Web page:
How many adolescents start smoking each day in the United States?

J Adolesc Health. 1999 Oct;25(4):248-55. doi: 10.1016/s1054-139x(99)00024-5.


Purpose: To provide daily estimates of first experimentation and attainment of established smoking in adolescents 11-17 years of age.

Methods: The 1989 and 1993 Teenage Attitudes and Practices Surveys (TAPS) (16,954 observations) was used to estimate rates in 1991 for: (a) first experimentation (even a few puffs), and (b) established smoking (reaching a lifetime level of at least 100 cigarettes). The 1992 and 1993 Current Population Surveys (CPS) (82,279 adults) allowed calculation of year-specific initiation rates (1980-1989) from the age respondents reported as having started smoking "fairly regularly." Rates were applied to Census data for the appropriate years to yield numbers accruing each day. Estimates were calculated for adolescents (11- to 17-year-olds) and youth (11- to 20-year-olds).

Results: For TAPS, in 1991, 4824 adolescents first tried cigarettes and 1975 became established smokers each day. Considering all youth, these estimates increase to 5497/day for first experimentation and to 2933/day for established smokers. For CPS, from 1980 to 1989, around 2300 adolescents initiated fairly regular smoking each day. For all youth, the estimate has increased to about 3400/day.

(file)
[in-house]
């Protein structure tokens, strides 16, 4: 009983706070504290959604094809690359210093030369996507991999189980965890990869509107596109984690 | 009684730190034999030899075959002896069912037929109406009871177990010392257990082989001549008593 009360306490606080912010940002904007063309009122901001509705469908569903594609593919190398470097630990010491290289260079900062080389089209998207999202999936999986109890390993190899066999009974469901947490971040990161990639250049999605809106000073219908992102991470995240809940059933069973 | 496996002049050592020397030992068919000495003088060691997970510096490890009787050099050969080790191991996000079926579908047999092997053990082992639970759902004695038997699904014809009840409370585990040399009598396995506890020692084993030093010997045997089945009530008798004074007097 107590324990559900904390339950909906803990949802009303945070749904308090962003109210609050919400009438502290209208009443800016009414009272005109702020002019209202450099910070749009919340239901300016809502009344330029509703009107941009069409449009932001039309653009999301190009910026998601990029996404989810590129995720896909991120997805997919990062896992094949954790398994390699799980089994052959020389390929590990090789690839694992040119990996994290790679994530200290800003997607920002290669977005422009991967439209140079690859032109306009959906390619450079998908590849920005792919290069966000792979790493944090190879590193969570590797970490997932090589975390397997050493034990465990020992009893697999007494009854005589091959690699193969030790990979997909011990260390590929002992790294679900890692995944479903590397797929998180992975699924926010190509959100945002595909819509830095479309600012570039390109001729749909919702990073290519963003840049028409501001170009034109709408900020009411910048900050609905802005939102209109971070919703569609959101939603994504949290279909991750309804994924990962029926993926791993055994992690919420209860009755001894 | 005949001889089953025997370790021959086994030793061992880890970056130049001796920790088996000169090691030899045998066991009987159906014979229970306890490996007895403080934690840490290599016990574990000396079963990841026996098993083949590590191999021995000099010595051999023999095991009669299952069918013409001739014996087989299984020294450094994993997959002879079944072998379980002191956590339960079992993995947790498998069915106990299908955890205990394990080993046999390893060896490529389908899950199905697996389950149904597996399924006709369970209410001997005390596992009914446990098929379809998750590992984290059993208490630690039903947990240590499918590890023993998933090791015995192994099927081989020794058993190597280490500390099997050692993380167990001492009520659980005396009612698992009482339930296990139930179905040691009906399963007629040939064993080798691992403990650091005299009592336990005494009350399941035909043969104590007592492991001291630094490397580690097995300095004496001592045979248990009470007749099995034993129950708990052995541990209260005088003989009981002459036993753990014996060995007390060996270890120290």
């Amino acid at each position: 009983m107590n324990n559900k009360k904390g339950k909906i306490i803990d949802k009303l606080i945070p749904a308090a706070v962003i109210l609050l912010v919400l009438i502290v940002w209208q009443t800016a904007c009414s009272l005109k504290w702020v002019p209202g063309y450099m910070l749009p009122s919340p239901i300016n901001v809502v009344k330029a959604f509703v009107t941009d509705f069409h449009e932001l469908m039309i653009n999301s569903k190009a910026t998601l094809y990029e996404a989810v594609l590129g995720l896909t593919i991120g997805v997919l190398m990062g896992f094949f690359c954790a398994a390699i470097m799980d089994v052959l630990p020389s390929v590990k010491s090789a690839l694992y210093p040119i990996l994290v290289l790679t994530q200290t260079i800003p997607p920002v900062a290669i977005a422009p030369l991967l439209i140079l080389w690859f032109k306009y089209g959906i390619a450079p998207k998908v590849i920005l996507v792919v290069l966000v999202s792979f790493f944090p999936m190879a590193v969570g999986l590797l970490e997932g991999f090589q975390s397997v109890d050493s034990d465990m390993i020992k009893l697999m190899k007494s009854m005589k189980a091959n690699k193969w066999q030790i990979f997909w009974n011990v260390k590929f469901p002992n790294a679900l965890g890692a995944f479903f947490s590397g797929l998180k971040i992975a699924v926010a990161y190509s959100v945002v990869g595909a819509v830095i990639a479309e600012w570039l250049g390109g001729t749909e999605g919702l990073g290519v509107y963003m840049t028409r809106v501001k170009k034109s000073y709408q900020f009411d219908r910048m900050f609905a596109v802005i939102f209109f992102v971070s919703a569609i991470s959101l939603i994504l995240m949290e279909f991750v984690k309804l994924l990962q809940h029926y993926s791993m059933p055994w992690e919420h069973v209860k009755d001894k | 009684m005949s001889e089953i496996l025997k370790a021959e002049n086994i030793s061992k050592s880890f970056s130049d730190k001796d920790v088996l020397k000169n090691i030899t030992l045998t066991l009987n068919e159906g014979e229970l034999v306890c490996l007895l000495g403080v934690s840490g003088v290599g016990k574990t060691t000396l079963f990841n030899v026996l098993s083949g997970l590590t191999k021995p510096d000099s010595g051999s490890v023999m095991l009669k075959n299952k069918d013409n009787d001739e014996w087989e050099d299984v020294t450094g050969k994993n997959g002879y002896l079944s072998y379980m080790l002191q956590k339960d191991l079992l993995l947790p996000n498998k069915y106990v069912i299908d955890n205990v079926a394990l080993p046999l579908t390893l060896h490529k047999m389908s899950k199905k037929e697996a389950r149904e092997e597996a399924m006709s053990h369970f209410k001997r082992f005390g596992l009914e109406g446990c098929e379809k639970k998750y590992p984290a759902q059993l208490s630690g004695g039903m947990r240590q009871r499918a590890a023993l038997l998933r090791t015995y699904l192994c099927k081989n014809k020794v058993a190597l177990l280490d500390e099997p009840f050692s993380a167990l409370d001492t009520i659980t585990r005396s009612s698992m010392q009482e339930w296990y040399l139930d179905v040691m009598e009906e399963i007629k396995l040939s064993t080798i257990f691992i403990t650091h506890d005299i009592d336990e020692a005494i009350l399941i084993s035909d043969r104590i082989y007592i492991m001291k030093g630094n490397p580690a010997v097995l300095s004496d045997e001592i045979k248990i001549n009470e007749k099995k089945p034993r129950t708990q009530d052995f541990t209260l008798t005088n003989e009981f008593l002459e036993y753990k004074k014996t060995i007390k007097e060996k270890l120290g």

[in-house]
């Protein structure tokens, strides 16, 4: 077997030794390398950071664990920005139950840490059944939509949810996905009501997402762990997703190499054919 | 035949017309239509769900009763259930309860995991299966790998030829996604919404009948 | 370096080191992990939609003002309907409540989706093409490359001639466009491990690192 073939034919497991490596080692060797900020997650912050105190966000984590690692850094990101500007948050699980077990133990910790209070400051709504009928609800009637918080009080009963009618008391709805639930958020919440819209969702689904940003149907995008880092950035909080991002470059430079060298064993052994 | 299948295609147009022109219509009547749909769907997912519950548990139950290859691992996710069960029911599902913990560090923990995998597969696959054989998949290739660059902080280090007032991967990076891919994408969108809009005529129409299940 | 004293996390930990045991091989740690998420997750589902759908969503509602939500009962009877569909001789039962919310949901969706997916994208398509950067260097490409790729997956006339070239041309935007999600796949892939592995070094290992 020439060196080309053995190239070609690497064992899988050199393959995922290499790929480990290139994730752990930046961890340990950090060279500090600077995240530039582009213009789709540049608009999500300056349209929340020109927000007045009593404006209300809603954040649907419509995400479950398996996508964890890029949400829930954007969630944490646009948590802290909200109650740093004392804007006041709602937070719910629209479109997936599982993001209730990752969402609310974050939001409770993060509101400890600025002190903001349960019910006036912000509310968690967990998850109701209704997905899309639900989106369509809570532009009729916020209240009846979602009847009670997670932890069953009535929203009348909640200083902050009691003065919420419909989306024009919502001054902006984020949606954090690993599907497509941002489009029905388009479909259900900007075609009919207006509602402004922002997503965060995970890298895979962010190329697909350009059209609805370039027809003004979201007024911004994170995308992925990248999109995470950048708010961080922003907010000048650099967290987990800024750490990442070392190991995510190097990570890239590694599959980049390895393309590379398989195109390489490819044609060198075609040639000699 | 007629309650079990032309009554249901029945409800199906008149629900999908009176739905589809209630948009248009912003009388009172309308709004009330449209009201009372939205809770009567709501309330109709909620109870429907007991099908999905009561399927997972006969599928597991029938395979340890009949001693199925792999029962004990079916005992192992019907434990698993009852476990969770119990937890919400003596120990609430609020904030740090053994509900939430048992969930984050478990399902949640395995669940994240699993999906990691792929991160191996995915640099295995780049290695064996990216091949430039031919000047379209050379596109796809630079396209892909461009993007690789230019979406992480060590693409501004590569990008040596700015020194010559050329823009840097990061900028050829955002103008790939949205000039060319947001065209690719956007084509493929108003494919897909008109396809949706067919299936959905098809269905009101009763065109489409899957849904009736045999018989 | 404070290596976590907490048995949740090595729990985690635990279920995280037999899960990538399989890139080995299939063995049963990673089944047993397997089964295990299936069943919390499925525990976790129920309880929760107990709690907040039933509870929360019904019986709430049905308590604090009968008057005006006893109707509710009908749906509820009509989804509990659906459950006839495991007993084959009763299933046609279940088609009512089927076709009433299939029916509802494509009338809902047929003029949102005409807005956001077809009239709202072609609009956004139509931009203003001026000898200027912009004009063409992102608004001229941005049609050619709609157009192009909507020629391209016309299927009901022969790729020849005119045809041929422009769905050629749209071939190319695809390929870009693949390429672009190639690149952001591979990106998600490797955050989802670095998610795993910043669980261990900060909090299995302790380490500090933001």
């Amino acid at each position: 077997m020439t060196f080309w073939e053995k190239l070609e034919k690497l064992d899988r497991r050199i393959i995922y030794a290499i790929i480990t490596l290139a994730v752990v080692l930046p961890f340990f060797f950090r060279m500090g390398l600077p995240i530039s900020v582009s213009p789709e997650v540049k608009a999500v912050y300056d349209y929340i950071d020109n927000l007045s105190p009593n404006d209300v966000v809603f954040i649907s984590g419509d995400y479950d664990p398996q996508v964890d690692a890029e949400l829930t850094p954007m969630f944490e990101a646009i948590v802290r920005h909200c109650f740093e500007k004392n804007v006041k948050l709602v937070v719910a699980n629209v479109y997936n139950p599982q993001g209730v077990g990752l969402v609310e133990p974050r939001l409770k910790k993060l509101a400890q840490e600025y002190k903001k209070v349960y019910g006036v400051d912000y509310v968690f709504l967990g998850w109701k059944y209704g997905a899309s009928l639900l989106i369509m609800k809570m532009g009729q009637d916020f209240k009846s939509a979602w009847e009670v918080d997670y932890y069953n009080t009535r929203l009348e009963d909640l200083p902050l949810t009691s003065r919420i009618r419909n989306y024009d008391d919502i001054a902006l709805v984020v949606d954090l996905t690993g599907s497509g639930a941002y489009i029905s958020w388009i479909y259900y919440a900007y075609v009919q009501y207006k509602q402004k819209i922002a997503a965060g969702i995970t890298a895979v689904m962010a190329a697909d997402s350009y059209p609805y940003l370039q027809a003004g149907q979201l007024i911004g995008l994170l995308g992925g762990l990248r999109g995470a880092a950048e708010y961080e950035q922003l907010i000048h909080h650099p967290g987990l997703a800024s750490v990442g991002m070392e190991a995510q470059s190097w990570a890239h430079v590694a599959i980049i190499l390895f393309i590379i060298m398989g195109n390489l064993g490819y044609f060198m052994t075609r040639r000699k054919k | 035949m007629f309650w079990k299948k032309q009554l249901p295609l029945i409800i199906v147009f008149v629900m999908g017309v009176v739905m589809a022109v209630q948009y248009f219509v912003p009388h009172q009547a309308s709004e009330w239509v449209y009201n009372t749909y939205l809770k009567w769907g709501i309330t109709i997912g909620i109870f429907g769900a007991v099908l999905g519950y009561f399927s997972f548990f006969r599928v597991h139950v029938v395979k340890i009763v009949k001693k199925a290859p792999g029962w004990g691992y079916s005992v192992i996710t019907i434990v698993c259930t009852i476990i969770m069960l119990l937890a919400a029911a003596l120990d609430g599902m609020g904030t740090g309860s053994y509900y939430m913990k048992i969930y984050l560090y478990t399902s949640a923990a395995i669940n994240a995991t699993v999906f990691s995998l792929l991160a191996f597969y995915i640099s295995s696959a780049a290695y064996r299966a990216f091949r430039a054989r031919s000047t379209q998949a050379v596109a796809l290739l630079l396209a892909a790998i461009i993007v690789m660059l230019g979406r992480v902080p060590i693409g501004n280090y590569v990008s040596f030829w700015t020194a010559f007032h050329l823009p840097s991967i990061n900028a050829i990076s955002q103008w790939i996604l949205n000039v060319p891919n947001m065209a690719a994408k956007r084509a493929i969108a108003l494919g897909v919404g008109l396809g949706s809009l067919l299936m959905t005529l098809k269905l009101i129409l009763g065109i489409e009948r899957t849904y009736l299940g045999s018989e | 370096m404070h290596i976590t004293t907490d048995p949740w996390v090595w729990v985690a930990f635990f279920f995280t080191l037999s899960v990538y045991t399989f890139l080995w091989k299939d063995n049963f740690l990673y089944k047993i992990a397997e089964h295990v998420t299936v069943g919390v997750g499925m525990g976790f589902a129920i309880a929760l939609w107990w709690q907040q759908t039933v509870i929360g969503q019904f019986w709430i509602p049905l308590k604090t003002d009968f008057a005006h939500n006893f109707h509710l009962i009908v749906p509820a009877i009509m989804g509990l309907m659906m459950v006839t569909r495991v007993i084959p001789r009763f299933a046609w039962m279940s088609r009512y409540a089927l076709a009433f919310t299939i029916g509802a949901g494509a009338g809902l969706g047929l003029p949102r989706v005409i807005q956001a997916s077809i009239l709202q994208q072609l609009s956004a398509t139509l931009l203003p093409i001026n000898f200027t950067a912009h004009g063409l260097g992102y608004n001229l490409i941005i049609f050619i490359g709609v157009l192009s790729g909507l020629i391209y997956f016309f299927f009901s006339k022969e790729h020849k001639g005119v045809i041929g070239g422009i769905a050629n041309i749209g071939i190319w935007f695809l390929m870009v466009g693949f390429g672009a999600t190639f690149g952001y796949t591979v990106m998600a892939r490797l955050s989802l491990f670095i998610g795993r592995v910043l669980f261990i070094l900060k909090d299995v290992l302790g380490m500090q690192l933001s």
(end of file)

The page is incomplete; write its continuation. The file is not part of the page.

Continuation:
Conclusions: Because approximately 4800 adolescents and 5500 youth appear to be experimenting with cigarettes for the first time each day, and close to 3000 youth become established smokers daily, increased prevention efforts are clearly justified.

Publication types

  • Research Support, U.S. Gov't, P.H.S.

MeSH terms

  • Adolescent
  • Adolescent Behavior*
  • Age Factors
  • Attitude
  • Child
  • Female
  • Health Surveys
  • Humans
  • Male
  • Smoking / epidemiology*
  • Smoking / trends
  • United States / epidemiology